Jimmy Page has opened up on how Led Zeppelin’s ninth album might have sounded – if the band hadn’t split on the death of drummer John Bonham in 1980
And the guitarist says he wasn’t aware of any tension within the lineup as they worked on what would be their final releases.
Presence, In Through The Out Door and posthumous title Coda complete Page’s series of reissues, complete with companion discs of outtakes, which he hopes will help put Led Zep’s previously-released work in better context.
Frontman Robert Plant has said the lyrics for Carouselambra on 1979’s In Through The Out Door deal with the fraught relationships between himself, Page, Bonham and John Paul Jones.
But asked about the mood during sessions, Page tells Classic Rock’s Mark Blake: “It was good, as far as I knew.”
Of Plant’s lyrics being based on the band he says: “I’m sure they were, but I didn’t know. The way we listened to music then was to make your own interpretation. We were still a few years away from videos, where they told you what the song was about.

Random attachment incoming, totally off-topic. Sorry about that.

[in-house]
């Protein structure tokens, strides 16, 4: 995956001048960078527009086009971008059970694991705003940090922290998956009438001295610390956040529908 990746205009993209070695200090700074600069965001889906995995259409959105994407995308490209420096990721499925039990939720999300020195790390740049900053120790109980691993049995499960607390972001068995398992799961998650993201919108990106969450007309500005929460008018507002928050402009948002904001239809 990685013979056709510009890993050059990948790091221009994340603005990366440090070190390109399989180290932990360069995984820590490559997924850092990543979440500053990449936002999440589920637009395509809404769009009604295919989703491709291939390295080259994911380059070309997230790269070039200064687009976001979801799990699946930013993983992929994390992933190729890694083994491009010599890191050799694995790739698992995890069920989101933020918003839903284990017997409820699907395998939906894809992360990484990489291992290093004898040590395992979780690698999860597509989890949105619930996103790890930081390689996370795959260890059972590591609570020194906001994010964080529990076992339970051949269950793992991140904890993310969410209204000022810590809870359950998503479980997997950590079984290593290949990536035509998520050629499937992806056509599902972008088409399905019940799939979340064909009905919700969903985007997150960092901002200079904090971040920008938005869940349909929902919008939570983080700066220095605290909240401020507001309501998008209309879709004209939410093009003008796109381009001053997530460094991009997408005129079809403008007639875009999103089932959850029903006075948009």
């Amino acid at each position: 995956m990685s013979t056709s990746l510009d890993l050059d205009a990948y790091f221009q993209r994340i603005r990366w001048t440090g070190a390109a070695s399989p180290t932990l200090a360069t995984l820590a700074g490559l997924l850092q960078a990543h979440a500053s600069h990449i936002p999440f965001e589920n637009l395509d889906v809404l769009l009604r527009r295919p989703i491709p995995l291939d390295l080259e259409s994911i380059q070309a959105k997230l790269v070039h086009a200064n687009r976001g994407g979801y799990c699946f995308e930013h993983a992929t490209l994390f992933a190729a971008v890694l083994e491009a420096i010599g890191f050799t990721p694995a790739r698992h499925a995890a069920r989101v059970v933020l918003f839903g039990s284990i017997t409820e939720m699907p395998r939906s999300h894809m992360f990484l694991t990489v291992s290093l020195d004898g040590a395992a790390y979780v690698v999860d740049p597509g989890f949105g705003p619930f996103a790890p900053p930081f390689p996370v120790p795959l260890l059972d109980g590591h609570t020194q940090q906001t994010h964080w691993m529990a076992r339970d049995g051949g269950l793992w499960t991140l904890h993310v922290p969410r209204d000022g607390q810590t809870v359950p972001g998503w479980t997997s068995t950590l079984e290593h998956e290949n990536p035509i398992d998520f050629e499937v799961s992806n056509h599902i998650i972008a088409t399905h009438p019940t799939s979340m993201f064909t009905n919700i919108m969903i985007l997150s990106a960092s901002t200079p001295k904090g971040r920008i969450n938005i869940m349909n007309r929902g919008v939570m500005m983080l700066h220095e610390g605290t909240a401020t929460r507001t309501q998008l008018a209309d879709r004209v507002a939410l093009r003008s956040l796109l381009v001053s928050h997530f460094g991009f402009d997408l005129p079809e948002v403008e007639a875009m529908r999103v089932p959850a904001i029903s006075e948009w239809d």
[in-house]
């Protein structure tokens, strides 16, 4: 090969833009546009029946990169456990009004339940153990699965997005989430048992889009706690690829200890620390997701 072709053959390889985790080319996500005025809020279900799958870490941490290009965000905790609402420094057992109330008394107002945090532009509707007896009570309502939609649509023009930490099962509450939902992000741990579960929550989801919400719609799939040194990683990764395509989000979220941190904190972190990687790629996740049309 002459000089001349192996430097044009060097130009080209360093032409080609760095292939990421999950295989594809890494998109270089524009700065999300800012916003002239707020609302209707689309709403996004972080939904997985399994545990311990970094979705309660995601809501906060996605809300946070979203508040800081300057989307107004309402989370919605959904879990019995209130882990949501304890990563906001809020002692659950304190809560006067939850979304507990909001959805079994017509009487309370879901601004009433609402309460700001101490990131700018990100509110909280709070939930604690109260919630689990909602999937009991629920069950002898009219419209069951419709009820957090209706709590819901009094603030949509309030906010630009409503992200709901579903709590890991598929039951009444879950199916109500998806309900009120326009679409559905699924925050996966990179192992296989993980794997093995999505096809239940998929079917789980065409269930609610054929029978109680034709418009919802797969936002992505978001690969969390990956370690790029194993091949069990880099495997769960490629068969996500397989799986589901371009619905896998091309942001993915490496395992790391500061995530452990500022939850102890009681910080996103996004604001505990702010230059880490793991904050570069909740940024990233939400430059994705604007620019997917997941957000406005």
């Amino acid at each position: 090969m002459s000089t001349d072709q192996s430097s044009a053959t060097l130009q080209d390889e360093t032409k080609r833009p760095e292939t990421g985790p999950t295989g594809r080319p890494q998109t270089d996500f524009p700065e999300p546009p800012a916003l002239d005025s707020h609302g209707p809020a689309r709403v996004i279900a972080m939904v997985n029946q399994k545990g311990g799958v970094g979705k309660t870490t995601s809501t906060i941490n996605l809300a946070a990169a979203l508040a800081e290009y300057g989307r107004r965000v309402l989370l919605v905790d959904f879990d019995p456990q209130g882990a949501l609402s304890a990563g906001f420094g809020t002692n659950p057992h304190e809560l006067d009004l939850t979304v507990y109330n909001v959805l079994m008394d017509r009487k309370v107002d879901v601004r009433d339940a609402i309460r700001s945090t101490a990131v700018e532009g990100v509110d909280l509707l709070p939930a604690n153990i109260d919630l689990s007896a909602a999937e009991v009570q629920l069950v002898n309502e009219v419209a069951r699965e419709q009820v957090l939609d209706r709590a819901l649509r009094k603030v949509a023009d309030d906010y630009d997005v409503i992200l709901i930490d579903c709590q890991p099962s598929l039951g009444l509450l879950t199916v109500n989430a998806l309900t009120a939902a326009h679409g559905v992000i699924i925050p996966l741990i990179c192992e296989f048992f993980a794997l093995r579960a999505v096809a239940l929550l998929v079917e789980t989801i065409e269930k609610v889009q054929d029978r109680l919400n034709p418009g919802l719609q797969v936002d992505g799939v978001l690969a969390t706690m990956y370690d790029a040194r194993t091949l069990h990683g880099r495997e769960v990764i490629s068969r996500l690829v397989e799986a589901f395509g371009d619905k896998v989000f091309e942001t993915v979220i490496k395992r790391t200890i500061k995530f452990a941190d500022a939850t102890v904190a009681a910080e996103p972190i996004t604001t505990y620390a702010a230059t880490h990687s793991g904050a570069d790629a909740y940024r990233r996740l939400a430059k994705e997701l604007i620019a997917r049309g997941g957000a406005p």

“In the early stages of Led Zeppelin I wrote lyrics – but if I’d concentrated on lyrics I wouldn’t have been able to give as much attention to the guitars.”
And he rejects the suggestion that his drug use made it difficult for him to work. “When I needed to be focused, I was really focused,” he says. “Presence and In Through The Out Door were only recorded in three weeks. That’s really going some – you’ve got to be on top of it.”
Led Zep had endured a potentially permanent break after the death of Plant’s young son Karac in 1977, and finally ground to a halt following Bonham’s passing in 1980. Coda was released two years later.
But Page says he knows what the band would have done with their next studio title if they’d kept going: “Riffs. Interestingly-contructed riffs and hypnotic music,” he says.
“John and I spoke about this a lot. Let’s put it this way – on the next album, John wouldn’t have been playing with brushes. John loved the idea of anything where he could really get going.”